Paired with apples in baked desserts or strewn across vinaigrette-topped salads, walnuts are known for their rich flavor and healthy omega-3 content. There are two types of walnuts: the English or Persian (which is most popular and widely used throughout the world) and the American or black walnut.
Notoriously difficult to pry from their shells, the nuts can be enjoyed once a hammer, drill or other tool (some people suggest driving over them with a car!) breaks them free. Black walnuts may also be also eaten raw, with added salt and spices, or chopped and baked into desserts.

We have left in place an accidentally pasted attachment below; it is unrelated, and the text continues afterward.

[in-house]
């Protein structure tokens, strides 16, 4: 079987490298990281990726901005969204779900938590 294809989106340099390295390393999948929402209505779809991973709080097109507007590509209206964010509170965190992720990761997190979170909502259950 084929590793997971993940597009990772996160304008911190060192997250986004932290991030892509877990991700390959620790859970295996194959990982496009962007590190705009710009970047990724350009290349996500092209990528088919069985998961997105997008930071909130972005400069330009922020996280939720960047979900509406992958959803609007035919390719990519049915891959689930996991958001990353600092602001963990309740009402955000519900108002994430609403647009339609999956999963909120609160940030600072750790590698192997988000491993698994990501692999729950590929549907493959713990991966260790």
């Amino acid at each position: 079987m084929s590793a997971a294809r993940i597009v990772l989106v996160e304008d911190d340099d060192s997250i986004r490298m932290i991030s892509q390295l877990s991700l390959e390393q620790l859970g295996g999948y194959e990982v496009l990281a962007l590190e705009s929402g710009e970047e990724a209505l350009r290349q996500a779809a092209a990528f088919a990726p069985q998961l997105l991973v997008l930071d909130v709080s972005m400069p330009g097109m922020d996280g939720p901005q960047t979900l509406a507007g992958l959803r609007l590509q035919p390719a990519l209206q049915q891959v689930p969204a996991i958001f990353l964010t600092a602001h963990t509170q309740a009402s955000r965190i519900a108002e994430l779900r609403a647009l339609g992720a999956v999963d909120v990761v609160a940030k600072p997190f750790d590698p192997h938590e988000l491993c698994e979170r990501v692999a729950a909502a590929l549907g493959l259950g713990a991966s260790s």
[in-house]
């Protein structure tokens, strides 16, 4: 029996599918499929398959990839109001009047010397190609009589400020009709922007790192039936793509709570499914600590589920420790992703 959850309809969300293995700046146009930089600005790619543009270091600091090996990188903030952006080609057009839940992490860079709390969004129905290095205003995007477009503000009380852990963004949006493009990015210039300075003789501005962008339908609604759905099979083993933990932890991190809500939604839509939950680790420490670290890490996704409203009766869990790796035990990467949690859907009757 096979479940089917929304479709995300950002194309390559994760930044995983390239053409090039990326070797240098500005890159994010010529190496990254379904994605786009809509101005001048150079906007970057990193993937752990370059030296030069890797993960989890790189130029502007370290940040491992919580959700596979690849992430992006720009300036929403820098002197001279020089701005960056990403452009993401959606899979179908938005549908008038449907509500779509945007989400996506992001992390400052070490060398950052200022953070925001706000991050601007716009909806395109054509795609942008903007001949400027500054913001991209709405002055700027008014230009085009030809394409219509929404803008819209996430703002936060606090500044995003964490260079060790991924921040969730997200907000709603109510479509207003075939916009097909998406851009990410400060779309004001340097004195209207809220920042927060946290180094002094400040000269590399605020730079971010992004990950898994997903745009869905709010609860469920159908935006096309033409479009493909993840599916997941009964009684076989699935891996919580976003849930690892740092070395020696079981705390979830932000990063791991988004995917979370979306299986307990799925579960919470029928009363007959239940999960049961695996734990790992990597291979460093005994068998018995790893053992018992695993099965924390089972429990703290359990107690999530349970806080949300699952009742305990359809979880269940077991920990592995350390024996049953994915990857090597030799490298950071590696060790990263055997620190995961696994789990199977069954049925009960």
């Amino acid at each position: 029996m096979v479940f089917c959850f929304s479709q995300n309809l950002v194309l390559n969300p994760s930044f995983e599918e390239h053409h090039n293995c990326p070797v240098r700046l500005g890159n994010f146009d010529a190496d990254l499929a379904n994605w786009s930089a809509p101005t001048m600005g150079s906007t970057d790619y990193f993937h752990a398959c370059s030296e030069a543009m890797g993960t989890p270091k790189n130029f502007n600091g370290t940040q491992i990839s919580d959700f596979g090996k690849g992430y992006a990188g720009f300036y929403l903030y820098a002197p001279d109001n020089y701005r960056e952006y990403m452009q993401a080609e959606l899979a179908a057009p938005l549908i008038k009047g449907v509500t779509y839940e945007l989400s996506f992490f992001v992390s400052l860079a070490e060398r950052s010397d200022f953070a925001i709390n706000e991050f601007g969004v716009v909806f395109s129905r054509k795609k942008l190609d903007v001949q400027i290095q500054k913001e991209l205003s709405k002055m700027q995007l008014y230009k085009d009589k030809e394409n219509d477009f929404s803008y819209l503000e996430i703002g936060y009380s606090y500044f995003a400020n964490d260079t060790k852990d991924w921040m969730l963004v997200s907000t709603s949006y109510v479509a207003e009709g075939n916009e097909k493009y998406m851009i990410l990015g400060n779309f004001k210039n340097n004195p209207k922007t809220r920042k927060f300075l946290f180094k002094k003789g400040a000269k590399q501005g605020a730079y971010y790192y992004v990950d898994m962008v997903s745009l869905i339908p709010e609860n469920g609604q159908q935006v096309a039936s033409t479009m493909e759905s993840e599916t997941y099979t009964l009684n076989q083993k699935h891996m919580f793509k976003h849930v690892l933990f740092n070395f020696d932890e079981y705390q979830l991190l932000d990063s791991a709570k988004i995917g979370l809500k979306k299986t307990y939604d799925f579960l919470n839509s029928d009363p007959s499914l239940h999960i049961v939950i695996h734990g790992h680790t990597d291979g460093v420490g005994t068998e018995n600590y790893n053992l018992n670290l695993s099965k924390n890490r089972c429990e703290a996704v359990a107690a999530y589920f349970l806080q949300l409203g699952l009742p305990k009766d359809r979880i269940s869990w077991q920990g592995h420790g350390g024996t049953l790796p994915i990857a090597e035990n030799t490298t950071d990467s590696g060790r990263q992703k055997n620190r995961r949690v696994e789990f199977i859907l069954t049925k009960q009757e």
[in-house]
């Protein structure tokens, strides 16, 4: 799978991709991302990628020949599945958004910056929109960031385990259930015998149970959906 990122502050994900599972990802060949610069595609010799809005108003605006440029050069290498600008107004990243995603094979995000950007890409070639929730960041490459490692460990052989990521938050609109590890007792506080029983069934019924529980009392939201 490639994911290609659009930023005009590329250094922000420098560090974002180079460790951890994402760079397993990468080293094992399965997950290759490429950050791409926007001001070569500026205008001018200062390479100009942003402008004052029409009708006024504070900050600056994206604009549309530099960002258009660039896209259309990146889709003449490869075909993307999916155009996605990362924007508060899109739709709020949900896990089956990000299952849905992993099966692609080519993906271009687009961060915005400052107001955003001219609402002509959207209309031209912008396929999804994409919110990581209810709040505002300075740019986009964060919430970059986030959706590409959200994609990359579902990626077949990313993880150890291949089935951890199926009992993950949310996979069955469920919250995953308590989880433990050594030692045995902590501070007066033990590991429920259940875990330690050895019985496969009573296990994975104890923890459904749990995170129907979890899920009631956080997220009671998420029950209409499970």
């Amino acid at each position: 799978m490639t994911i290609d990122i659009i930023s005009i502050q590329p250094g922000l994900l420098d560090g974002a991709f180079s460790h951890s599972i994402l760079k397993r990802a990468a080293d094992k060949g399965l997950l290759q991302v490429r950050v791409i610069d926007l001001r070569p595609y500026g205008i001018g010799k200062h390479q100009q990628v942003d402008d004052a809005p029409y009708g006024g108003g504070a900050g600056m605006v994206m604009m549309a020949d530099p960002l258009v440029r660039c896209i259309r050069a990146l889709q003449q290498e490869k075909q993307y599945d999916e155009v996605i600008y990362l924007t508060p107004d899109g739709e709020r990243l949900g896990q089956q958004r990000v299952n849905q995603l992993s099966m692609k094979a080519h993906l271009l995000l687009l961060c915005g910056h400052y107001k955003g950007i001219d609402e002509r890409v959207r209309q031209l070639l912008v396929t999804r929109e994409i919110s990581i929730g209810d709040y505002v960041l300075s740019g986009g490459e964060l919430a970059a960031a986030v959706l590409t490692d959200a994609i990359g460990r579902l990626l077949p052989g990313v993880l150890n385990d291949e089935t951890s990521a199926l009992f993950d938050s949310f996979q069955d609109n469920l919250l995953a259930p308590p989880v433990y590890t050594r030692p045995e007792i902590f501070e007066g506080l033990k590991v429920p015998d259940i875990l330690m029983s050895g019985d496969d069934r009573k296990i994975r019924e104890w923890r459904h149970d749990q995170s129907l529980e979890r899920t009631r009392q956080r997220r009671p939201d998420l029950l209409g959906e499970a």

Rich in omega-3 fatty acids and antioxidants such as folate and vitamin E, black walnut is also available in supplement form. Typically, the hull of the fruit is used–and sometimes mixed with ground bark from the tree–to make liquid tinctures or powdered capsules. Black walnut leaves are also steeped into tea or placed directly on the skin. Benefits may include support for intestinal, digestive and skin health.